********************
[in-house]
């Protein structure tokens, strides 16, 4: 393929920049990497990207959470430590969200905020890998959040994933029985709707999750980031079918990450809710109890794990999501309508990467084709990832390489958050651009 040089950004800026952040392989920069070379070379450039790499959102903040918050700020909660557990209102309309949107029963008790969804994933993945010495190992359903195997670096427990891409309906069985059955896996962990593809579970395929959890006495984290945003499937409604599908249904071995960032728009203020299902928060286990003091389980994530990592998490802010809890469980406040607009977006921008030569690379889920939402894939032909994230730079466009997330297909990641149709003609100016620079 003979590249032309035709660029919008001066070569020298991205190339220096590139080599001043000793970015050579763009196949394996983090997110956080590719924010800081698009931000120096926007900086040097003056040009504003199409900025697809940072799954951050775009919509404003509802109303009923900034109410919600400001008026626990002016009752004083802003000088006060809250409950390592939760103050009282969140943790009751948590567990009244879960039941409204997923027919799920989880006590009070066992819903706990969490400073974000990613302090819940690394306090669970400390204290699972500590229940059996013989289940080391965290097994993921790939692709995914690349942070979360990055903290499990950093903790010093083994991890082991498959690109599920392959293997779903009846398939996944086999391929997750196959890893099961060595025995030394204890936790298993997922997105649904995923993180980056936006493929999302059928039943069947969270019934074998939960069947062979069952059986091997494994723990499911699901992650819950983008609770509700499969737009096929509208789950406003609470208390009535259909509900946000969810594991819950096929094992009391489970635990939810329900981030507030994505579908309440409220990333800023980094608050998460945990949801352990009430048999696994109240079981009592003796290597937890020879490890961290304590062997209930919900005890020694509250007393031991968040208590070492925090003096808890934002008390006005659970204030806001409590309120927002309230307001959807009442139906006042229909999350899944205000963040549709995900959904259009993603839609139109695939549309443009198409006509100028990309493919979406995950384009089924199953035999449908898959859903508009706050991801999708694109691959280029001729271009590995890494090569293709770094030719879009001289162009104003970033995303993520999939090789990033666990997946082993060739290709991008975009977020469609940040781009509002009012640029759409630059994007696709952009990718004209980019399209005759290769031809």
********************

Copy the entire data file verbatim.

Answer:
[in-house]
């Protein structure tokens, strides 16, 4: 393929920049990497990207959470430590969200905020890998959040994933029985709707999750980031079918990450809710109890794990999501309508990467084709990832390489958050651009 040089950004800026952040392989920069070379070379450039790499959102903040918050700020909660557990209102309309949107029963008790969804994933993945010495190992359903195997670096427990891409309906069985059955896996962990593809579970395929959890006495984290945003499937409604599908249904071995960032728009203020299902928060286990003091389980994530990592998490802010809890469980406040607009977006921008030569690379889920939402894939032909994230730079466009997330297909990641149709003609100016620079 003979590249032309035709660029919008001066070569020298991205190339220096590139080599001043000793970015050579763009196949394996983090997110956080590719924010800081698009931000120096926007900086040097003056040009504003199409900025697809940072799954951050775009919509404003509802109303009923900034109410919600400001008026626990002016009752004083802003000088006060809250409950390592939760103050009282969140943790009751948590567990009244879960039941409204997923027919799920989880006590009070066992819903706990969490400073974000990613302090819940690394306090669970400390204290699972500590229940059996013989289940080391965290097994993921790939692709995914690349942070979360990055903290499990950093903790010093083994991890082991498959690109599920392959293997779903009846398939996944086999391929997750196959890893099961060595025995030394204890936790298993997922997105649904995923993180980056936006493929999302059928039943069947969270019934074998939960069947062979069952059986091997494994723990499911699901992650819950983008609770509700499969737009096929509208789950406003609470208390009535259909509900946000969810594991819950096929094992009391489970635990939810329900981030507030994505579908309440409220990333800023980094608050998460945990949801352990009430048999696994109240079981009592003796290597937890020879490890961290304590062997209930919900005890020694509250007393031991968040208590070492925090003096808890934002008390006005659970204030806001409590309120927002309230307001959807009442139906006042229909999350899944205000963040549709995900959904259009993603839609139109695939549309443009198409006509100028990309493919979406995950384009089924199953035999449908898959859903508009706050991801999708694109691959280029001729271009590995890494090569293709770094030719879009001289162009104003970033995303993520999939090789990033666990997946082993060739290709991008975009977020469609940040781009509002009012640029759409630059994007696709952009990718004209980019399209005759290769031809």